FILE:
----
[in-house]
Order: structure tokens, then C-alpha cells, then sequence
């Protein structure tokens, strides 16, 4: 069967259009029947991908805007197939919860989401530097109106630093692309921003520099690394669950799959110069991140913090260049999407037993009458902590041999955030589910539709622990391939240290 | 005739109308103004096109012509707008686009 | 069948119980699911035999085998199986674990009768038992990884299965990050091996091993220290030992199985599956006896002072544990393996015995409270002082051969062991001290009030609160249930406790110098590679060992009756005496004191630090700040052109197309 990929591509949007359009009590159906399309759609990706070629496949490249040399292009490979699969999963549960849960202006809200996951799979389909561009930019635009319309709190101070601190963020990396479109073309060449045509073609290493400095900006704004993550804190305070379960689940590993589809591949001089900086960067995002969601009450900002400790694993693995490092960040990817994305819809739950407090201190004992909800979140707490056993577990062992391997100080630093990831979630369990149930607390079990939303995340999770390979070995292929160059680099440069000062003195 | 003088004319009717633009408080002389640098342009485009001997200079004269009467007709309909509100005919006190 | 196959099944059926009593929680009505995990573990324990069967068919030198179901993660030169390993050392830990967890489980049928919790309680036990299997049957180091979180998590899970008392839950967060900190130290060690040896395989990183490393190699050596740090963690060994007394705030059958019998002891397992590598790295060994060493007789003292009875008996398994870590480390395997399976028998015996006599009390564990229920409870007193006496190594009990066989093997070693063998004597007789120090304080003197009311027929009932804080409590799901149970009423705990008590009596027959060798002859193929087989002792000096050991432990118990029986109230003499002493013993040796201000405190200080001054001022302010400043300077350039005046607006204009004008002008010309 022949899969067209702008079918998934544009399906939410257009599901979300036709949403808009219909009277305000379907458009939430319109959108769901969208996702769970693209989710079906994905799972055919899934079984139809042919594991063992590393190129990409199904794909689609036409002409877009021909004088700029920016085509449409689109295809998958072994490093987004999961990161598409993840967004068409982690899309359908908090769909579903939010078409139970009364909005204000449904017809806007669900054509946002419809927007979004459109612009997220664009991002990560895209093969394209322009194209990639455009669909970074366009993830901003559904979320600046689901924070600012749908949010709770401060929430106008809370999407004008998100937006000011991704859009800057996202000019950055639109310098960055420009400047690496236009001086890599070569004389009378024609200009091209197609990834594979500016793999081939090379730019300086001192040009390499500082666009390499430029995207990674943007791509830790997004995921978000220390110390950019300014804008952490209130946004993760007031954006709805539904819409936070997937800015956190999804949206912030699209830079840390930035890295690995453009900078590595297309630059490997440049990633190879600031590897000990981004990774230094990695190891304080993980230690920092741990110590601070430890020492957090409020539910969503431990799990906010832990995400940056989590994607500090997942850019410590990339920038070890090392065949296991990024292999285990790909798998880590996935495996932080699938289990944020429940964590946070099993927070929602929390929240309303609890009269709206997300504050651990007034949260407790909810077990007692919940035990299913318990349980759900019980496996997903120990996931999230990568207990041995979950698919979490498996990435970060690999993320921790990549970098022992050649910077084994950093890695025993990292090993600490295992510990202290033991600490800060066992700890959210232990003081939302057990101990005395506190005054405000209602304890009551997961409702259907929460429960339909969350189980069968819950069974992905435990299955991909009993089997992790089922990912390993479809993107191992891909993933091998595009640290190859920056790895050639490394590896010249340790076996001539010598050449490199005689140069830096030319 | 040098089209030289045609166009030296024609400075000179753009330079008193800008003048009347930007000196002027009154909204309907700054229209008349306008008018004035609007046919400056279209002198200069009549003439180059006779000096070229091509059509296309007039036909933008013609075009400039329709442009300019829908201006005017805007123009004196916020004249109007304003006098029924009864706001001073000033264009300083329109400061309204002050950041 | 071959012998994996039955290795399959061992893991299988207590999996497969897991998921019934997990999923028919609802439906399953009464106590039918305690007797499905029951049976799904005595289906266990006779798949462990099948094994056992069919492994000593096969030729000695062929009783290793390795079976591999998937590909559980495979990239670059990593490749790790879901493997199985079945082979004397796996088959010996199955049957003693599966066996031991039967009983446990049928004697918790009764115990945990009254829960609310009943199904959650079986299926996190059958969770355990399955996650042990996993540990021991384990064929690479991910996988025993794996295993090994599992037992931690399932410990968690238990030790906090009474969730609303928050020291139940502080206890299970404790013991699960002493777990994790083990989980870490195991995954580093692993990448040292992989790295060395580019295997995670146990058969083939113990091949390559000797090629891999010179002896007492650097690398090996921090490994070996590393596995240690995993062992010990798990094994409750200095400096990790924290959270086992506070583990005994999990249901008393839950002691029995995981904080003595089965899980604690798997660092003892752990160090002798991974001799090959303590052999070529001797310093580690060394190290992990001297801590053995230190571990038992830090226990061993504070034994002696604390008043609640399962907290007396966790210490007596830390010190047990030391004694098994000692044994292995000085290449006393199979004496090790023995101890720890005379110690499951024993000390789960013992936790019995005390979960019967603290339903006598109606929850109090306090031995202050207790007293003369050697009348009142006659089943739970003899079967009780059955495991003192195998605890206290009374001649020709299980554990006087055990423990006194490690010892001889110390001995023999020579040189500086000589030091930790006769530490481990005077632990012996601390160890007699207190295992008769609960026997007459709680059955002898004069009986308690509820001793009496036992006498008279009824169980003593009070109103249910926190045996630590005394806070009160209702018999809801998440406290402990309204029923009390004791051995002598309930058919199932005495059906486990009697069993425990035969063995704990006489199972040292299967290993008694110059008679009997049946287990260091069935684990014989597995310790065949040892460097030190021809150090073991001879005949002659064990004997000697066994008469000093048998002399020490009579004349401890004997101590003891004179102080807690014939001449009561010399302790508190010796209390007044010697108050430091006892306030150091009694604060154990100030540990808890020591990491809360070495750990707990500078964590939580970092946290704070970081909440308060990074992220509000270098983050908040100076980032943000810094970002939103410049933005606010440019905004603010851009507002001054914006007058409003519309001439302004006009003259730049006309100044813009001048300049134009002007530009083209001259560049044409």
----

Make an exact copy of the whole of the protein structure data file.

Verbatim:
[in-house]
Order: structure tokens, then C-alpha cells, then sequence
């Protein structure tokens, strides 16, 4: 069967259009029947991908805007197939919860989401530097109106630093692309921003520099690394669950799959110069991140913090260049999407037993009458902590041999955030589910539709622990391939240290 | 005739109308103004096109012509707008686009 | 069948119980699911035999085998199986674990009768038992990884299965990050091996091993220290030992199985599956006896002072544990393996015995409270002082051969062991001290009030609160249930406790110098590679060992009756005496004191630090700040052109197309 990929591509949007359009009590159906399309759609990706070629496949490249040399292009490979699969999963549960849960202006809200996951799979389909561009930019635009319309709190101070601190963020990396479109073309060449045509073609290493400095900006704004993550804190305070379960689940590993589809591949001089900086960067995002969601009450900002400790694993693995490092960040990817994305819809739950407090201190004992909800979140707490056993577990062992391997100080630093990831979630369990149930607390079990939303995340999770390979070995292929160059680099440069000062003195 | 003088004319009717633009408080002389640098342009485009001997200079004269009467007709309909509100005919006190 | 196959099944059926009593929680009505995990573990324990069967068919030198179901993660030169390993050392830990967890489980049928919790309680036990299997049957180091979180998590899970008392839950967060900190130290060690040896395989990183490393190699050596740090963690060994007394705030059958019998002891397992590598790295060994060493007789003292009875008996398994870590480390395997399976028998015996006599009390564990229920409870007193006496190594009990066989093997070693063998004597007789120090304080003197009311027929009932804080409590799901149970009423705990008590009596027959060798002859193929087989002792000096050991432990118990029986109230003499002493013993040796201000405190200080001054001022302010400043300077350039005046607006204009004008002008010309 022949899969067209702008079918998934544009399906939410257009599901979300036709949403808009219909009277305000379907458009939430319109959108769901969208996702769970693209989710079906994905799972055919899934079984139809042919594991063992590393190129990409199904794909689609036409002409877009021909004088700029920016085509449409689109295809998958072994490093987004999961990161598409993840967004068409982690899309359908908090769909579903939010078409139970009364909005204000449904017809806007669900054509946002419809927007979004459109612009997220664009991002990560895209093969394209322009194209990639455009669909970074366009993830901003559904979320600046689901924070600012749908949010709770401060929430106008809370999407004008998100937006000011991704859009800057996202000019950055639109310098960055420009400047690496236009001086890599070569004389009378024609200009091209197609990834594979500016793999081939090379730019300086001192040009390499500082666009390499430029995207990674943007791509830790997004995921978000220390110390950019300014804008952490209130946004993760007031954006709805539904819409936070997937800015956190999804949206912030699209830079840390930035890295690995453009900078590595297309630059490997440049990633190879600031590897000990981004990774230094990695190891304080993980230690920092741990110590601070430890020492957090409020539910969503431990799990906010832990995400940056989590994607500090997942850019410590990339920038070890090392065949296991990024292999285990790909798998880590996935495996932080699938289990944020429940964590946070099993927070929602929390929240309303609890009269709206997300504050651990007034949260407790909810077990007692919940035990299913318990349980759900019980496996997903120990996931999230990568207990041995979950698919979490498996990435970060690999993320921790990549970098022992050649910077084994950093890695025993990292090993600490295992510990202290033991600490800060066992700890959210232990003081939302057990101990005395506190005054405000209602304890009551997961409702259907929460429960339909969350189980069968819950069974992905435990299955991909009993089997992790089922990912390993479809993107191992891909993933091998595009640290190859920056790895050639490394590896010249340790076996001539010598050449490199005689140069830096030319 | 040098089209030289045609166009030296024609400075000179753009330079008193800008003048009347930007000196002027009154909204309907700054229209008349306008008018004035609007046919400056279209002198200069009549003439180059006779000096070229091509059509296309007039036909933008013609075009400039329709442009300019829908201006005017805007123009004196916020004249109007304003006098029924009864706001001073000033264009300083329109400061309204002050950041 | 071959012998994996039955290795399959061992893991299988207590999996497969897991998921019934997990999923028919609802439906399953009464106590039918305690007797499905029951049976799904005595289906266990006779798949462990099948094994056992069919492994000593096969030729000695062929009783290793390795079976591999998937590909559980495979990239670059990593490749790790879901493997199985079945082979004397796996088959010996199955049957003693599966066996031991039967009983446990049928004697918790009764115990945990009254829960609310009943199904959650079986299926996190059958969770355990399955996650042990996993540990021991384990064929690479991910996988025993794996295993090994599992037992931690399932410990968690238990030790906090009474969730609303928050020291139940502080206890299970404790013991699960002493777990994790083990989980870490195991995954580093692993990448040292992989790295060395580019295997995670146990058969083939113990091949390559000797090629891999010179002896007492650097690398090996921090490994070996590393596995240690995993062992010990798990094994409750200095400096990790924290959270086992506070583990005994999990249901008393839950002691029995995981904080003595089965899980604690798997660092003892752990160090002798991974001799090959303590052999070529001797310093580690060394190290992990001297801590053995230190571990038992830090226990061993504070034994002696604390008043609640399962907290007396966790210490007596830390010190047990030391004694098994000692044994292995000085290449006393199979004496090790023995101890720890005379110690499951024993000390789960013992936790019995005390979960019967603290339903006598109606929850109090306090031995202050207790007293003369050697009348009142006659089943739970003899079967009780059955495991003192195998605890206290009374001649020709299980554990006087055990423990006194490690010892001889110390001995023999020579040189500086000589030091930790006769530490481990005077632990012996601390160890007699207190295992008769609960026997007459709680059955002898004069009986308690509820001793009496036992006498008279009824169980003593009070109103249910926190045996630590005394806070009160209702018999809801998440406290402990309204029923009390004791051995002598309930058919199932005495059906486990009697069993425990035969063995704990006489199972040292299967290993008694110059008679009997049946287990260091069935684990014989597995310790065949040892460097030190021809150090073991001879005949002659064990004997000697066994008469000093048998002399020490009579004349401890004997101590003891004179102080807690014939001449009561010399302790508190010796209390007044010697108050430091006892306030150091009694604060154990100030540990808890020591990491809360070495750990707990500078964590939580970092946290704070970081909440308060990074992220509000270098983050908040100076980032943000810094970002939103410049933005606010440019905004603010851009507002001054914006007058409003519309001439302004006009003259730049006309100044813009001048300049134009002007530009083209001259560049044409």